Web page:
When stacked in thirds, the triad's members, from lowest pitched tone to highest, are called:
- the root
- the third – its interval above the root being a minor third (three semitones) or a major third (four semitones)
- the fifth – its interval above the third being a minor third or a major third, hence its interval above the root being a diminished fifth (six semitones), perfect fifth (seven semitones), or augmented fifth (eight semitones).
Such chords are referred to as triadic.
Some twentieth-century theorists, notably Howard Hanson and Carlton Gamer, expand the term to refer to any combination of three different pitches, regardless of the intervals amongst them. The word used by other theorists for this more general concept is "trichord". Others, notably Allen Forte, use the term to refer to combinations apparently stacked of other intervals, as in "quartal triad".
In the late Renaissance, western art music shifted from more "horizontal" contrapuntal approach toward chord-progressions requiring a more "vertical" approach, thus relying more heavily on the triad as the basic building block of functional harmony.
The root tone of a triad, together with the degree of the scale to which it corresponds, primarily determine a given triad's function. Secondarily, a triad's function is determined by its quality: major, minor, diminished or augmented. Three of these four kinds of triads are found in the major (or diatonic) scale.
When we consider musical works we find that the triad is ever-present and that the interpolated dissonances have no other purpose than to effect the continuous variation of the triad.
Triads (or any other tertian chords) are built by superimposing every other note of a diatonic scale (e.g., standard major or minor scale). For example, C–E–G spells a triad by skipping over D and F. While the interval from each note to the one above it is a third, the quality of those thirds varies depending on the quality of the triad:
- Major triads contain a major third and perfect fifth interval, symbolized: R 3 5 (or 0–4–7 as semitones) play (help·info)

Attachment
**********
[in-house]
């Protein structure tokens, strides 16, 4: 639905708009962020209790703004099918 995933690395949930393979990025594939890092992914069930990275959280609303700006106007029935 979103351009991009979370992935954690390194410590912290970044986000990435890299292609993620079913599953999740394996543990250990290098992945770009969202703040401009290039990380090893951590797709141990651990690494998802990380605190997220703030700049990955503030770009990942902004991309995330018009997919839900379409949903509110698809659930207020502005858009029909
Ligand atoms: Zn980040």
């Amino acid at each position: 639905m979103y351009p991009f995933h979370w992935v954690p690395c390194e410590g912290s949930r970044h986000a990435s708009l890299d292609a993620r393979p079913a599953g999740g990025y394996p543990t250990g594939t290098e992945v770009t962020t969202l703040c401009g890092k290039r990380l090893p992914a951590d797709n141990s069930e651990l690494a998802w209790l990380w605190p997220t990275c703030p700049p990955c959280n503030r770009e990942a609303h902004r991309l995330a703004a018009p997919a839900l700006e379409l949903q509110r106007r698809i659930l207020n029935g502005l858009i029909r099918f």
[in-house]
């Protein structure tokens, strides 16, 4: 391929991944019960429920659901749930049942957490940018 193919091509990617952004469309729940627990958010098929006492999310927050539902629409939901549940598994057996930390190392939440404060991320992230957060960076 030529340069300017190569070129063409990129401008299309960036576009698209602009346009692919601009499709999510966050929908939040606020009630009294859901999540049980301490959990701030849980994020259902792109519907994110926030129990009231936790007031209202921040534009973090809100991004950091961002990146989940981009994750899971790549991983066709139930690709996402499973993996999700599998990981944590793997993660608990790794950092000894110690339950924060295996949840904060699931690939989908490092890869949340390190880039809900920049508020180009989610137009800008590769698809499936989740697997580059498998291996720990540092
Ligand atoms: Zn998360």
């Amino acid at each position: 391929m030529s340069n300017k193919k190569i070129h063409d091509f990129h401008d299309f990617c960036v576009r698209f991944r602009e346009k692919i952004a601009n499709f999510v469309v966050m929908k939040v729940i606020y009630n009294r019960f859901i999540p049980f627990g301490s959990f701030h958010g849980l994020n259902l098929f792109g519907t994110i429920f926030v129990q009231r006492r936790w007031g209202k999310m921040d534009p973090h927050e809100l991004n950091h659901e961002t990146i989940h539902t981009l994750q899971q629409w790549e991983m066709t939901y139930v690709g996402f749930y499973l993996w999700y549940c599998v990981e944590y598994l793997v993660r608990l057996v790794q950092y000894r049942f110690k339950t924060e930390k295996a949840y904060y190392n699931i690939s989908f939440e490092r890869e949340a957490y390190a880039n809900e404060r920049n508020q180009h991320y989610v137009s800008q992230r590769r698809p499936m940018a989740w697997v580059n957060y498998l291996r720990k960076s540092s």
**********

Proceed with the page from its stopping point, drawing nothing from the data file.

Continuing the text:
- minor triads contain a minor third, and perfect fifth, symbolized: R ♭3 5 (or 0–3–7) play (help·info)
- diminished triads contain a minor third, and diminished fifth, symbolized: R ♭3 ♭5 (or 0–3–6) play (help·info)
- augmented triads contain a major third, and augmented fifth, symbolized: R 3 ♯5 (or 0–4–8) play (help·info)
The above definitions spell out the interval of each note above the root. Since triads are constructed of stacked thirds, they can be alternatively defined as follows:
- Major triads contain a major third with a minor third stacked above it, e.g., in the major triad C–E–G, the interval C–E is major third and E–G is a minor third.
- minor triads contain a minor third with a major third stacked above it, e.g., in the minor triad A–C–E (A minor), A–C is a minor third and C–E is a major third.
- diminished triads contain two minor thirds stacked, e.g., B–D–F (B dim)
- augmented triads contain two major thirds stacked, e.g., D–F♯–A♯ (D aug).
Each triad found in a diatonic key corresponds to a particular diatonic function. Functional harmony tends to rely heavily on the primary triads: triads built on the tonic, subdominant, and dominant degrees. The roots of these triads begin on the first, fourth, and fifth degrees (respectively) of the diatonic scale, otherwise symbolized: I, IV, and V (respectively). Primary triads, "express function clearly and unambiguously." The other triads of the diatonic key include the supertonic, mediant, sub-mediant, and sub-tonic, whose roots begin on the second, third, sixth, and seventh degrees (respectively) of the diatonic scale, otherwise symbolized: ii, iii, vi, and viio (respectively). They function as auxiliary or supportive triads to the primary triads.
- Upper structure triad – triads superimposed on another harmony
- Ronald Pen, Introduction to Music (New York: McGraw-Hill, 1992), p. 81. ISBN 0-07-038068-6. "A triad is a chord consisting of three notes built on successive intervals of a third. A triad can be constructed upon any note by adding alternating notes drawn from the scale."
- Howard Hanson, Harmonic Materials of Modern Music: Resources of the Tempered Scale (New York: Appleton-Century-Crofts, 1960)
- Carlton Gamer, "Some Combinational Resources of Equal-Tempered Systems", Journal of Music Theory 11, no. 1 (Spring 1967): pp. 37, 46, 50–52.
- Julien Rushton, "Trichord", The New Grove Dictionary of Music and Musicians, second edition, edited by Stanley Sadie and John Tyrrell (London: Macmillan Publishers, 2001).
- Allen Forte, The Structure of Atonal Music (New Haven and London: Yale University Press, 1973):[page needed] ISBN 0-300-02120-8
- Quoted in Allen Forte, Tonal Harmony in Concept and Practice, third edition (New York: Holt, Rinehart and Winston, 1979), p. 136. ISBN 0-03-020756-8.
- Daniel Harrison, Harmonic Function in Chromatic Music: A Renewed Dualist Theory and an Account of its Precedents (Chicago: University of Chicago Press, 1994), p. 45. ISBN 0-226-31808-7. Cited in Deborah Rifkin. "A Theory of Motives for Prokofiev's Music", Music Theory Spectrum, Vol. 26, No. 2 (Autumn, 2004), pp. 265–89, citation on p. 274.
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